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Green Party of Queens grows to 1,000 members

It was not very long ago that the Green Party’s only New York City chapter was in Queens. Except for a show on community access television, it had not done much in the way of reaching out to the community, party leaders say.

But today, the Green Party of Queens has more than 1,000 members, making up nearly 13 percent of its citywide enrollment, with clubs in Flushing, western and central Queens, said Craig Seeman, chairman of the state’s Green Party.

In Queens, there are at least seven candidates running for the City Council on the Green Party line, he said, a number that may fluctuate depending on whether some candidates are thrown off the ballot because of petition challenges. And in Flushing, the race for the seat held by incumbent Councilwoman Julia Harrison, a Democrat, has sparked a primary between the two Green Party candidates, Paul Graziano and Evergreen Chou.

“The common misconception in the city is that you must win as a Democrat,” said Seeman, 43, a free-lance video editor who lives in Brooklyn. “What they don’t understand is that it’s not so much that you can only win as a Democrat, but it’s that the Democratic machine picks the winners.”

The Green Party, with a citywide enrollment of more than 8,000, does not have the wherewithal to stand up against mammoths like the Democratic machine, Seeman said. But what it does have is meticulous organization, he said, and that goes a long way when it comes to filing valid petitions that are required to get candidates onto the ballot.

Conceived in 1984, the Green Party was the brainchild of a student named Petra Kelly, a native of Germany who attended college in the United States. At that time, she met with activists in Minnesota, developing the tenets of the organization, including grass-roots democracy and decentralization of government entities, among other things. But the movement did not gain currency in New York or on the national level at least until the 1990s, Seeman said.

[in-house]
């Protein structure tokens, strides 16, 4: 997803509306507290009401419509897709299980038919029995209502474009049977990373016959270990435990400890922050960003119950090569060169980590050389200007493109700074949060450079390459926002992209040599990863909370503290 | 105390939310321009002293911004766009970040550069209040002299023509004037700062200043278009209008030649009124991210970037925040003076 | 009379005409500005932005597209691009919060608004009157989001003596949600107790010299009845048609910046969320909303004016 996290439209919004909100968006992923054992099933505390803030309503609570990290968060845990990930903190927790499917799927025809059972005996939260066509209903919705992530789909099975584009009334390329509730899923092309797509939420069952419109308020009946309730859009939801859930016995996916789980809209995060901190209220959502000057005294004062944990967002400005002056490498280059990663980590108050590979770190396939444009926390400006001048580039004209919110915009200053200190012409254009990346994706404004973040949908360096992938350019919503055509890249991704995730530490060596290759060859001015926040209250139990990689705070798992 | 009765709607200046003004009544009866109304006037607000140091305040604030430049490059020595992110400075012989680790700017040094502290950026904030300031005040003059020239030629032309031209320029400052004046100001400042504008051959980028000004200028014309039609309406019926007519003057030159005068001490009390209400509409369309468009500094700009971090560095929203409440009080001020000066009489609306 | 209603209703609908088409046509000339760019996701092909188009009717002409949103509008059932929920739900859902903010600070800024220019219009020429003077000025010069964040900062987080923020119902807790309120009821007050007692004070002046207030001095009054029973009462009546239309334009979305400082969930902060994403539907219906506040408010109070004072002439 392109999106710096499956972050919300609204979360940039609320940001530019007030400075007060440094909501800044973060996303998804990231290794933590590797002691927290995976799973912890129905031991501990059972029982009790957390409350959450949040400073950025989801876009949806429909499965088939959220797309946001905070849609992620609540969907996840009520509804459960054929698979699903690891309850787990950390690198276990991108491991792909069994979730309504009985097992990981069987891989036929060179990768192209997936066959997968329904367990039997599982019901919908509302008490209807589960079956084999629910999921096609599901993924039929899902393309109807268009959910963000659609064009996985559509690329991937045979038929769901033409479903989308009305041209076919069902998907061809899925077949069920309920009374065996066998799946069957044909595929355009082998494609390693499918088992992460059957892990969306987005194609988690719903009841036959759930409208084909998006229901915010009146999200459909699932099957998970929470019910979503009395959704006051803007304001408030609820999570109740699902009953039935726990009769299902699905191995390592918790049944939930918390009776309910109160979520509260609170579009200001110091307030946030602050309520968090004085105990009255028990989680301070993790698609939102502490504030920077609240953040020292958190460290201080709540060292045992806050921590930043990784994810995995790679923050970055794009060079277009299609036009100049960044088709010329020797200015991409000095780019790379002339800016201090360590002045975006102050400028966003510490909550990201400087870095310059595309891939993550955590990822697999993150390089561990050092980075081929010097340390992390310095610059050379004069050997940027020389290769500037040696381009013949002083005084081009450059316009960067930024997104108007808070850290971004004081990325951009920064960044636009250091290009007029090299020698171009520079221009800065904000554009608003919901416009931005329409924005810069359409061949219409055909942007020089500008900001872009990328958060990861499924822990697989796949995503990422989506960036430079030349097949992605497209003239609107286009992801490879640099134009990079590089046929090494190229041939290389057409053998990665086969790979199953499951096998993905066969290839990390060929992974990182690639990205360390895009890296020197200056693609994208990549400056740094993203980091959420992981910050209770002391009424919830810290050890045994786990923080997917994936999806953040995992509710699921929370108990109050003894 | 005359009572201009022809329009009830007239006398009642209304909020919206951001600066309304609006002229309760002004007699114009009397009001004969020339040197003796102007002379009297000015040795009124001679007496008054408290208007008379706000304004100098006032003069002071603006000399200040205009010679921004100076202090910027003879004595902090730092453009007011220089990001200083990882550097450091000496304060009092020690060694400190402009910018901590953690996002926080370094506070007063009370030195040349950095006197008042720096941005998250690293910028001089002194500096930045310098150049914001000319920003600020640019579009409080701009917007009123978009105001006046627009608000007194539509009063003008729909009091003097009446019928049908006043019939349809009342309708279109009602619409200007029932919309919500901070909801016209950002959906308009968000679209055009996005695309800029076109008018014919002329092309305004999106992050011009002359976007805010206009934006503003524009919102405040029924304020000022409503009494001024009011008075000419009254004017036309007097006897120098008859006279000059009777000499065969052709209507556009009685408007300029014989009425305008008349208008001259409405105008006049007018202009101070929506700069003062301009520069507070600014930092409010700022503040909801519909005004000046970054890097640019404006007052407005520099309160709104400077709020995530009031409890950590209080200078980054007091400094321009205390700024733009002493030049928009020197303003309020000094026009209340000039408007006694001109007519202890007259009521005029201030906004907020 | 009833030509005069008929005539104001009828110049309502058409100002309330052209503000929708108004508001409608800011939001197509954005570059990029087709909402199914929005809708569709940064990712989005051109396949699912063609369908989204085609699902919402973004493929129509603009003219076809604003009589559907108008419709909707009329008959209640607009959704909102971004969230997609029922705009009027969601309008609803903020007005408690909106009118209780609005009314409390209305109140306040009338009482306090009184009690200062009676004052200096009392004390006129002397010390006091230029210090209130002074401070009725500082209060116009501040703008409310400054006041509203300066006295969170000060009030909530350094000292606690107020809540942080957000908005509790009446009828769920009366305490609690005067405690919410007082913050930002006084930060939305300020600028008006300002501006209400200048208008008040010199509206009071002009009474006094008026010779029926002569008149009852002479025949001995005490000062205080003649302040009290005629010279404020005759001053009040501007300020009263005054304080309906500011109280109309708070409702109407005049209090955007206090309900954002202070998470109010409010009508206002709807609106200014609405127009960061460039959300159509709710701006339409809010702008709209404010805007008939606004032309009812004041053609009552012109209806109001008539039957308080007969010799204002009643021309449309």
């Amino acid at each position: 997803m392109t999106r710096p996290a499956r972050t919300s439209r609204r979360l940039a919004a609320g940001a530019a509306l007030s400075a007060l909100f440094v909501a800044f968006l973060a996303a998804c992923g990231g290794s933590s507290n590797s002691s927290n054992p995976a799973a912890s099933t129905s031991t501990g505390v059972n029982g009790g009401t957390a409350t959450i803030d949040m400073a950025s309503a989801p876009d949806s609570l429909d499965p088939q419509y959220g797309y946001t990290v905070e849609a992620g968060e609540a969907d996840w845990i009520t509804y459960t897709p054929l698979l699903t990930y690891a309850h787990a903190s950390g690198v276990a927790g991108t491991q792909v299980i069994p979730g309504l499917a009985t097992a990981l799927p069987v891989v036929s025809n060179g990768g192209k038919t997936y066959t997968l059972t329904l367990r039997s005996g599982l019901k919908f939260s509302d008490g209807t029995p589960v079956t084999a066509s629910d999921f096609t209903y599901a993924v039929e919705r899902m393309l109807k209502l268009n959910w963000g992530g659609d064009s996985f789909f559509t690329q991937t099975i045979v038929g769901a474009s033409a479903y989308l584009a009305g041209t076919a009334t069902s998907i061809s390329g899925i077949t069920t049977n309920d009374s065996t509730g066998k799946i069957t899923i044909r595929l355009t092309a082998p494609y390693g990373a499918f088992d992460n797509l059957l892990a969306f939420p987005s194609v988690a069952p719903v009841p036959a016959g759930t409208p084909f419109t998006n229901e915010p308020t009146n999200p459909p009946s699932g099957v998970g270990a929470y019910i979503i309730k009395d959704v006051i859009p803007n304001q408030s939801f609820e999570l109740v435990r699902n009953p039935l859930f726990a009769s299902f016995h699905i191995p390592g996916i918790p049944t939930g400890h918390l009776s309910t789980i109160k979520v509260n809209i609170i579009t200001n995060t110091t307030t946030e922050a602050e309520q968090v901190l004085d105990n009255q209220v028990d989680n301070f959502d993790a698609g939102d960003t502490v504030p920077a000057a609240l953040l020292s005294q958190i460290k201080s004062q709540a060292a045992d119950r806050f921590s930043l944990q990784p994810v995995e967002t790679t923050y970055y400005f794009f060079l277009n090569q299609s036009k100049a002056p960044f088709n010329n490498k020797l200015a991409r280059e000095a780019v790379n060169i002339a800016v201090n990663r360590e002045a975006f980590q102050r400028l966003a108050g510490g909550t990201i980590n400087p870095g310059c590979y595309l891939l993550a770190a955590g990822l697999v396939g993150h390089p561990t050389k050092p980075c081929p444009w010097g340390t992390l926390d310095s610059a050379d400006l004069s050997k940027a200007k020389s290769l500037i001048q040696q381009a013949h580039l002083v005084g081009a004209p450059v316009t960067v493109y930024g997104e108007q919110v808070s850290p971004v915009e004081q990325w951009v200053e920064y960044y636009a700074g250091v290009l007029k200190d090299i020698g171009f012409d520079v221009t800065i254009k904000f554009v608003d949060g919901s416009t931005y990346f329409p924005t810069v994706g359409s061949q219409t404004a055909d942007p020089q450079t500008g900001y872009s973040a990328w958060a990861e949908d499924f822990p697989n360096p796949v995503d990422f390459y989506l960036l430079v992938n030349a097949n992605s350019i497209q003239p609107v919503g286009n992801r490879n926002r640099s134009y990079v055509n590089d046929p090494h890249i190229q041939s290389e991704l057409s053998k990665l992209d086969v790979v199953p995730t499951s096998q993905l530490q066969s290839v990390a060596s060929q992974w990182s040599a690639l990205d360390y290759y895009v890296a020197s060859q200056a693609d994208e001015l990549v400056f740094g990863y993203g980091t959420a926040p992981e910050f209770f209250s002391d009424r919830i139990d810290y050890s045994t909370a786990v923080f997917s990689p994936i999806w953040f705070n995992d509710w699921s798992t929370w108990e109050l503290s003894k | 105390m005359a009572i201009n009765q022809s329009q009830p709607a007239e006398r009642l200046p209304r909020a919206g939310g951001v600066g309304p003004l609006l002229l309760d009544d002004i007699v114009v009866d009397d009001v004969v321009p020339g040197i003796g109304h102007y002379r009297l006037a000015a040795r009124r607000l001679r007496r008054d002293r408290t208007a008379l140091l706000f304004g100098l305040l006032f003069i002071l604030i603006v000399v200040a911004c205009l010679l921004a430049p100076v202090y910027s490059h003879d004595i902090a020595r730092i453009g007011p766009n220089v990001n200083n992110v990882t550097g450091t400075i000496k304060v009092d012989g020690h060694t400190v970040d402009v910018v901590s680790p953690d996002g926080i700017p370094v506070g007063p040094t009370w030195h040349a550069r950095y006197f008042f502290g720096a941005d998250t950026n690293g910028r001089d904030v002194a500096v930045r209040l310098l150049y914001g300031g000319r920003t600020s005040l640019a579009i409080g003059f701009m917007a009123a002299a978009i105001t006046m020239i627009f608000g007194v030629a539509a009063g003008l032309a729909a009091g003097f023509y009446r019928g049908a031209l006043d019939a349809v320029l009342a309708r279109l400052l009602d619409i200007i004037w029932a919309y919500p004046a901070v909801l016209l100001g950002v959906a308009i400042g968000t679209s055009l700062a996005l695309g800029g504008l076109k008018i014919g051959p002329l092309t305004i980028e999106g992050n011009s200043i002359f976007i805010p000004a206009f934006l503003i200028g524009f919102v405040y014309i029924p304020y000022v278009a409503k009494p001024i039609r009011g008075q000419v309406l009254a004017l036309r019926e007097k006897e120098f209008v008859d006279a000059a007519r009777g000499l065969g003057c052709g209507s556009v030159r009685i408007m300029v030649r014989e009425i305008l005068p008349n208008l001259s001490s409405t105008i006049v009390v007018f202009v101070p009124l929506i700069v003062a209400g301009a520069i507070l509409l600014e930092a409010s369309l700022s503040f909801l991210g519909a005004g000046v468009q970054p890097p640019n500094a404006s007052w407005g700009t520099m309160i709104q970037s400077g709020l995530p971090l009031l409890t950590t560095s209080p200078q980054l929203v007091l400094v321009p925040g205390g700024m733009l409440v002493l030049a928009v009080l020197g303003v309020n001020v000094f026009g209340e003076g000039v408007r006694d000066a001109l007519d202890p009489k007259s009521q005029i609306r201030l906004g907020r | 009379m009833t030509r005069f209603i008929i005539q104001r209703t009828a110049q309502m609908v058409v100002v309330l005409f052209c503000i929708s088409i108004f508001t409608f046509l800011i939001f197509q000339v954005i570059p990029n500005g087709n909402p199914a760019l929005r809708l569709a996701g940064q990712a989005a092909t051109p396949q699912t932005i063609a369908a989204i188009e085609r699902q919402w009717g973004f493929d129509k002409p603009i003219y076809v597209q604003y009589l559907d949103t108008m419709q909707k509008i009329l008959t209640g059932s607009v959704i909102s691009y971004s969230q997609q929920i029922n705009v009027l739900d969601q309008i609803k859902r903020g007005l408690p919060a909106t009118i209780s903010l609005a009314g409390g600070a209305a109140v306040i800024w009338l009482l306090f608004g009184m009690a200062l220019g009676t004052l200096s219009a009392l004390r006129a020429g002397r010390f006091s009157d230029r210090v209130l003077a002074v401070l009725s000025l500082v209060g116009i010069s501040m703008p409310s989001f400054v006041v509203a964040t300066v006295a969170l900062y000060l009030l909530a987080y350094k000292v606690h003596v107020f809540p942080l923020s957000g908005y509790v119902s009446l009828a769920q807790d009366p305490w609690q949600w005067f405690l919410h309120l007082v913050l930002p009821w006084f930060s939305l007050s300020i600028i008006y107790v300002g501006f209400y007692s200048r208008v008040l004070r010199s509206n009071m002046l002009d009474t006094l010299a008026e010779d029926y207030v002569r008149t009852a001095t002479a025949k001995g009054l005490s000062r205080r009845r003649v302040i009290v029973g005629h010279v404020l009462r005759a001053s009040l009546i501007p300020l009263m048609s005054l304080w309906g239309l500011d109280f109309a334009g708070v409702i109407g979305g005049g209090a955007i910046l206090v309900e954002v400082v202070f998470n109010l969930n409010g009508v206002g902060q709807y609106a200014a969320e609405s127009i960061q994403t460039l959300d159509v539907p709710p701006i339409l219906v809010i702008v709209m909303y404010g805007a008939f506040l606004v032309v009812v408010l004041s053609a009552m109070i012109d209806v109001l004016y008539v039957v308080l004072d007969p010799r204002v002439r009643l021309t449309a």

To compensate for what they lack in funding, members of the Green Party like Seeman and David Levner, the Queens County chairman, are self-taught in the nuances of election law. For instance, they do not have the luxury of attorneys who are typically hired on behalf of candidates endorsed by major political parties to challenge competitors’ petitions, Seeman said. Many times, collecting 2,000 signatures is a one-person endeavor.

In recent years, the Green Party has attracted a combination of disenchanted Democrats and others who simply subscribe to its core principles, Seeman said, which revolve around solving problems systemically. And it has grown exponentially, he said, after Ralph Nader ran for president in 2000, capturing a solid 3 percent of the nation’s vote.

Seeman, a contender himself for a council seat in Brooklyn, said the party’s candidates this year are very strong, although it was too early to forecast whether a Green Party candidate would be elected. This is the first council election in which the party has its own ballot line, having garnered enough votes in the 1998 gubernatorial race.

“In the early days, the Greens were viewed as a little on the fringe or fanatical,” he said. “But I don’t think that perception is there anymore.”

Reach reporter Chris Fuchs by e-mail at Timesledgr@aol.com or call 229-0300, Ext. 156.

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